En Español

Q. Who is Mr. Smarty Plants?

A: There are those who suspect Wildflower Center volunteers are the culpable and capable culprits. Yet, others think staff members play some, albeit small, role. You can torture us with your plant questions, but we will never reveal the Green Guru's secret identity.

Help us grow by giving to the Plant Database Fund or by becoming a member

Did you know you can access the Native Plant Information Network with your web-enabled smartphone?

Share

Ask Mr. Smarty Plants

Ask Mr. Smarty Plants is a free service provided by the staff and volunteers at the Lady Bird Johnson Wildflower Center.

Search Smarty Plants
    
 
See a list of all Smarty Plants questions

Please forgive us, but Mr. Smarty Plants has been overwhelmed by a flood of mail and must take a break for awhile to catch up. We hope to be accepting new questions again soon. Thank you!

Need help with plant identification, visit the plant identification page.

 
rate this answer
Not Yet Rated

Monday - July 05, 2010

From: Kenna, WV
Region: Mid-Atlantic
Topic: Erosion Control
Title: Plants for bridge foundation erosion control in WV .
Answered by: Joe Marcus

QUESTION:

There is a stream on my property that I must cross to get to my house from the road (stream is about 6 - 8 feet wide, with 5 to 6 foot banks). I've recently had to have the bridge repaired, and the contractor poured a lot of concrete down the stream bank where it had washed away from the end of the bridge. What is the best thing to plant on the bank to disguise the ugly concrete mass as well as help keep the bank from washing away when the creek floods? The creek is at the bottom of a west facing hill in a narrow valley.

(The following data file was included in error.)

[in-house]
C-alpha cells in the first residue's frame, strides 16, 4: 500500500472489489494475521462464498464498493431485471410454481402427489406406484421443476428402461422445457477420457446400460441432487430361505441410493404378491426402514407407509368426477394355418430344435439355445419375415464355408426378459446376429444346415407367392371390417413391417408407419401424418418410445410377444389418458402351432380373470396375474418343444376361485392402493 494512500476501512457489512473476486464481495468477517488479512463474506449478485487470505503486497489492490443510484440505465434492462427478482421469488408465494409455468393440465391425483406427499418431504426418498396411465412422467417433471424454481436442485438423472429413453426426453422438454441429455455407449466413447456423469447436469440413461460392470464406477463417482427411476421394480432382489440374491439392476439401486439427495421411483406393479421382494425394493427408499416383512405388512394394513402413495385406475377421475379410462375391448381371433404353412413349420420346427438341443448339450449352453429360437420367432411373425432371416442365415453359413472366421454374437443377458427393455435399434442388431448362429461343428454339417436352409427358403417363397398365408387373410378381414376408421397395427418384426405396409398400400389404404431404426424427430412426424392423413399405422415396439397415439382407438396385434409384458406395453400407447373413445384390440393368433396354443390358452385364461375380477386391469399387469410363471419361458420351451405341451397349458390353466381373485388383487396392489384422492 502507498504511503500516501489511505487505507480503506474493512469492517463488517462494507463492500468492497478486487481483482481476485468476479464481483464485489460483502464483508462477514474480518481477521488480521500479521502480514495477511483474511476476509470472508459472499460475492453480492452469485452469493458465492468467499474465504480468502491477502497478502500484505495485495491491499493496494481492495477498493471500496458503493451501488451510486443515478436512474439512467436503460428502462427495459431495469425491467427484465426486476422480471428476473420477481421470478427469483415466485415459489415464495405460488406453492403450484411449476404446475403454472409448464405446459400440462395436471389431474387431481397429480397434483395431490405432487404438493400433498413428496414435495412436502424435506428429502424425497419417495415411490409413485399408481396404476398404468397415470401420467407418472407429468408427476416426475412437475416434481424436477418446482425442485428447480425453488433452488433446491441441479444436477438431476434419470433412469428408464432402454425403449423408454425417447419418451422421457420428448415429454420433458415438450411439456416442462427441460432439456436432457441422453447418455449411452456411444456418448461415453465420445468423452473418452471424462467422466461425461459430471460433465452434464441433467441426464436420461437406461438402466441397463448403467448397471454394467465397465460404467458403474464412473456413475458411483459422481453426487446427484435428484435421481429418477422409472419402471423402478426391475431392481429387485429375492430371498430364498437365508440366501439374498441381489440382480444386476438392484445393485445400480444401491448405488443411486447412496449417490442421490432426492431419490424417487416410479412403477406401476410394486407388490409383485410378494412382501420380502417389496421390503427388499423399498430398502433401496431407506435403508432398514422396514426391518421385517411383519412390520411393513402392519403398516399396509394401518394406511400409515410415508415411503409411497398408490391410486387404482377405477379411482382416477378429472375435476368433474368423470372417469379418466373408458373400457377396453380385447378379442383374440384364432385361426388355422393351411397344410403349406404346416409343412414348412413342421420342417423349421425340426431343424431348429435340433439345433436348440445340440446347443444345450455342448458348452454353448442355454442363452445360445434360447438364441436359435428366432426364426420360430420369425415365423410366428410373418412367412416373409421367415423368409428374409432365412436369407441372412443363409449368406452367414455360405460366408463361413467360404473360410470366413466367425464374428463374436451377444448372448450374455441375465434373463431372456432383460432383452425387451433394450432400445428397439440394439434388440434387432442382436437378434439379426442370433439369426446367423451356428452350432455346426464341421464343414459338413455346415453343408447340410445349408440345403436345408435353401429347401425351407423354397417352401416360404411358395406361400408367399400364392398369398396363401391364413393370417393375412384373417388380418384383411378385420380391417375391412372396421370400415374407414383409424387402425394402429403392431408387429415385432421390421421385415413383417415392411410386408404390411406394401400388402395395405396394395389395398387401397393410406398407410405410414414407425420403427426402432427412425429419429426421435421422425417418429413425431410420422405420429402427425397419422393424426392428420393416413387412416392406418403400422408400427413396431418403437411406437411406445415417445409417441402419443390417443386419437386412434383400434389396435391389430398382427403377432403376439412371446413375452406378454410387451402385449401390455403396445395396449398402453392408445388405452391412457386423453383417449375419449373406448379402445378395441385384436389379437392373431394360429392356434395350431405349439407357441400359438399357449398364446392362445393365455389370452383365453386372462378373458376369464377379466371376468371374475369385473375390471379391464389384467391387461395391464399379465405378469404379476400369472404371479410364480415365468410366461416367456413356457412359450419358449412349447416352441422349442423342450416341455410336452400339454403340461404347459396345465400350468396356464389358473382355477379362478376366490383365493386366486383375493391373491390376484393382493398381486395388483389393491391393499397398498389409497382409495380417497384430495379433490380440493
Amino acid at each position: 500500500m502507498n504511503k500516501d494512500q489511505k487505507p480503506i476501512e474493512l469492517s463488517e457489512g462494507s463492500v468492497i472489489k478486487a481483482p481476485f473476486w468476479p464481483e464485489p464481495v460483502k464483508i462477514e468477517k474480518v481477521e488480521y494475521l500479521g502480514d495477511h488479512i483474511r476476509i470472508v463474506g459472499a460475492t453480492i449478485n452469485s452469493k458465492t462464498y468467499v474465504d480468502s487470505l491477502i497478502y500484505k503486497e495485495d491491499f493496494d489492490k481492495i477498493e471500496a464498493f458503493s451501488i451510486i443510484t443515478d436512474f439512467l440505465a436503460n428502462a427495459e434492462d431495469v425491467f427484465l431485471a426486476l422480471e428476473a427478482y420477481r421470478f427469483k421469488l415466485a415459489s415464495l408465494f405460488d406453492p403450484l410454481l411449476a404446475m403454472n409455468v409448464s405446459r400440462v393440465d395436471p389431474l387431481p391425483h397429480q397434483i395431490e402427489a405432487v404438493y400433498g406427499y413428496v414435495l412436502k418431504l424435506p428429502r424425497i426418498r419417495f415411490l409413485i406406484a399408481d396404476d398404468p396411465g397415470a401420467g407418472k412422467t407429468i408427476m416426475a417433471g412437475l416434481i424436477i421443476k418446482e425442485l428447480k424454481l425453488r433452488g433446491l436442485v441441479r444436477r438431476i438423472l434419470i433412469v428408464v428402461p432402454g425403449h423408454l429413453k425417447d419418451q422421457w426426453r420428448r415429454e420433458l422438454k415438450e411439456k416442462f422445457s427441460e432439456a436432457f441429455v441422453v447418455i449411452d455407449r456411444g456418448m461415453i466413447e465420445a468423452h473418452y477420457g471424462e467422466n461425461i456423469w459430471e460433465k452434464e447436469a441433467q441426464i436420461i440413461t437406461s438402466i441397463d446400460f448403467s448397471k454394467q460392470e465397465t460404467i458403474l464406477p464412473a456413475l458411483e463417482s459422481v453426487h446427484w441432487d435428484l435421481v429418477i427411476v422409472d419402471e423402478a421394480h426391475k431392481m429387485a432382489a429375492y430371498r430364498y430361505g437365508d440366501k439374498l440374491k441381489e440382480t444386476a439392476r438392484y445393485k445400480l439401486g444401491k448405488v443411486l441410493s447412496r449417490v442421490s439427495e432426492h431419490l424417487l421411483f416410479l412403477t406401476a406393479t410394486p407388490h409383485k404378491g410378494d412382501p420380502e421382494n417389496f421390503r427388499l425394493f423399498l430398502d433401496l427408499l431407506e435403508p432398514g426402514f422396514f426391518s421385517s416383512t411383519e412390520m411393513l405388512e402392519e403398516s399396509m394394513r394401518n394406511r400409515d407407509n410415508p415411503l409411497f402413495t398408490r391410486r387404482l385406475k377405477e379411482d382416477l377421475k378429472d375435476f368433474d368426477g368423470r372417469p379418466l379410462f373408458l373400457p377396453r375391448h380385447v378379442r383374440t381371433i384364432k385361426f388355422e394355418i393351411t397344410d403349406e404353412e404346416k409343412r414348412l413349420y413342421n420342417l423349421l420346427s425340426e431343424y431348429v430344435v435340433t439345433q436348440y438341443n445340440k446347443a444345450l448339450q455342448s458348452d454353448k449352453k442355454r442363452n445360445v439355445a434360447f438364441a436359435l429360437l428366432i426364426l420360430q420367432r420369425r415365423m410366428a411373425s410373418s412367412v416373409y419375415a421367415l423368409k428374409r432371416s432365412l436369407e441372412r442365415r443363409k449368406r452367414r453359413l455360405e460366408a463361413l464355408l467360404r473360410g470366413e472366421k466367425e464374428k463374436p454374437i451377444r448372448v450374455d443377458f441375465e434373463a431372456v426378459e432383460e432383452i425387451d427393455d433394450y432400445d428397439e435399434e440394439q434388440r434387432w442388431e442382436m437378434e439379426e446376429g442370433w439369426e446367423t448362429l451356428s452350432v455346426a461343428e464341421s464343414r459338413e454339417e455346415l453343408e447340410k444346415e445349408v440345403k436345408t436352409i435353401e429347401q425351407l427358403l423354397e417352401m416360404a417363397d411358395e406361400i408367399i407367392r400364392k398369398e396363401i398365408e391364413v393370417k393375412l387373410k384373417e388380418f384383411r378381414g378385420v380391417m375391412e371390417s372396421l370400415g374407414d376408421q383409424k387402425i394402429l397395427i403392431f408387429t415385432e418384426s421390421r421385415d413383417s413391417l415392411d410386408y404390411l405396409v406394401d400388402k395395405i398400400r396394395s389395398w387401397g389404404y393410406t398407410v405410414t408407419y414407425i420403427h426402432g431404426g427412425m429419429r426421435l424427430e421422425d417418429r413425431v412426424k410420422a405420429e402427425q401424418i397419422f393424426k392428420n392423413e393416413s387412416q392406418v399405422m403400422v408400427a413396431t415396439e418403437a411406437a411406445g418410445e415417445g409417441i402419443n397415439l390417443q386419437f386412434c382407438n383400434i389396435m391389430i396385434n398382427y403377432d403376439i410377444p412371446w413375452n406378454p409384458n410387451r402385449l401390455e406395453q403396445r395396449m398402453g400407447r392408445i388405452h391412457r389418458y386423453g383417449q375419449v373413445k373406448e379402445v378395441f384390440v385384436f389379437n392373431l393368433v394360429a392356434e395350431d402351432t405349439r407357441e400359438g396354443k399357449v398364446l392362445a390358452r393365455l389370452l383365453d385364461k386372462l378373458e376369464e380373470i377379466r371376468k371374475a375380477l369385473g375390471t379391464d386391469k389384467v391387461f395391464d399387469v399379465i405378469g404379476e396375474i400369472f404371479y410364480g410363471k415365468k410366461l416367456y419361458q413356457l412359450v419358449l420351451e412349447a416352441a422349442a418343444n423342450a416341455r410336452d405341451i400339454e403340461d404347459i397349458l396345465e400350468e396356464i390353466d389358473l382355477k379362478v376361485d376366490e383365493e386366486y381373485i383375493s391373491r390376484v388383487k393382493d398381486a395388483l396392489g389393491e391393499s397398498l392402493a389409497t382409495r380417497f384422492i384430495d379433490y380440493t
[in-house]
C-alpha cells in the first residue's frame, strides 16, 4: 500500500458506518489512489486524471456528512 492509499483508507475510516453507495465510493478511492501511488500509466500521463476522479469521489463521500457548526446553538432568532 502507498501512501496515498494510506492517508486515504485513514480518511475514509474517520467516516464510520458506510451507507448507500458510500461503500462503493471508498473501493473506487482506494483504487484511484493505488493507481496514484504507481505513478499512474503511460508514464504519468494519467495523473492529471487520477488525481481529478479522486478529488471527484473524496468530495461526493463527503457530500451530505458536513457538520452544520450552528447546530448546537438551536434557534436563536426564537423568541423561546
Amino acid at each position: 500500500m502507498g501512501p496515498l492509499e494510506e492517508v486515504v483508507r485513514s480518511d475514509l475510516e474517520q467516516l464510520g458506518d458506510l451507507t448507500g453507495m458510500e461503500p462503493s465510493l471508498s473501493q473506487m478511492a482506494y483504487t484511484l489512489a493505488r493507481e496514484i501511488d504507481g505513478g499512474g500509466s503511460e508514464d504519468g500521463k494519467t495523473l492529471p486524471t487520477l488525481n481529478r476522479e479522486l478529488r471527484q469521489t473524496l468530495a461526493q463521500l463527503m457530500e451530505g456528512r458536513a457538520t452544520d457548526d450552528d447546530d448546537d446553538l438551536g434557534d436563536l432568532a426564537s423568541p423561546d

ANSWER:

The foundations of bridges are very important to the structural integrity and safe operation of the bridges they support.  You should consult with a structural or civil engineer about the foundation of your bridge to determine whether or not it is sufficient for the location and for the structure it's supporting.

If the foundation is adequate, then planting grasses and similar plants to minimize erosion is a good idea.  Grasses are most often prescribed for erosion control because of their fibrous and extensive root systems.  Native sedges and other grass-like plants are also very often useful in situations like yours.  The specific plants you use will depend on local conditions.

 

More Erosion Control Questions

Problem garden strip in Austin
May 22, 2014 - Currently I live in the west half of a duplex. There is a small strip of dirt about two feet wide between the wall and the sidewalk in the backyard. It faces west, meaning it only gets sunlight duri...
view the full question and answer

Exposed Tree Roots in Austin
September 04, 2012 - I have a large ash tree with a lot of mud at the top of a sloping yard. I want to build a small retaining wall with the ground leveled above. This would entail covering exposed tree roots with 4-18 in...
view the full question and answer

Plants for a bank too steep to mow
June 24, 2009 - Like the inquiry made in late June of 2008, mine involves a bank that is too steep to mow. However, ours is facing south. I am looking for a native grass, plant or groundcover. Any suggestions? ...
view the full question and answer

Need plants to cover hillside and control erosion in Woodbine, Kentucky
September 18, 2009 - I live in eastern Kentucky. I have a hillside that is full of weeds how do I get rid of the weeds and what can I plant to cover it. This hillside is not walkable. Is there some kind of vine ? There is...
view the full question and answer

Reconsideration of previous question from Hays County TX
February 21, 2014 - QUESTION: Please reconsider this question that I sent to you last week. Our home address is in Bastrop County, but the Blanco River property that we own is in Hays County near Wimberley. Our proper...
view the full question and answer

Support the Wildflower Center by Donating Online or Becoming a Member today.
E-NEWSLETTER | BECOME A MEMBER | DONATE NOW | MEDIA | JOBS | SITEMAP | STAFF INTRANET
© 2016 Lady Bird Johnson Wildflower Center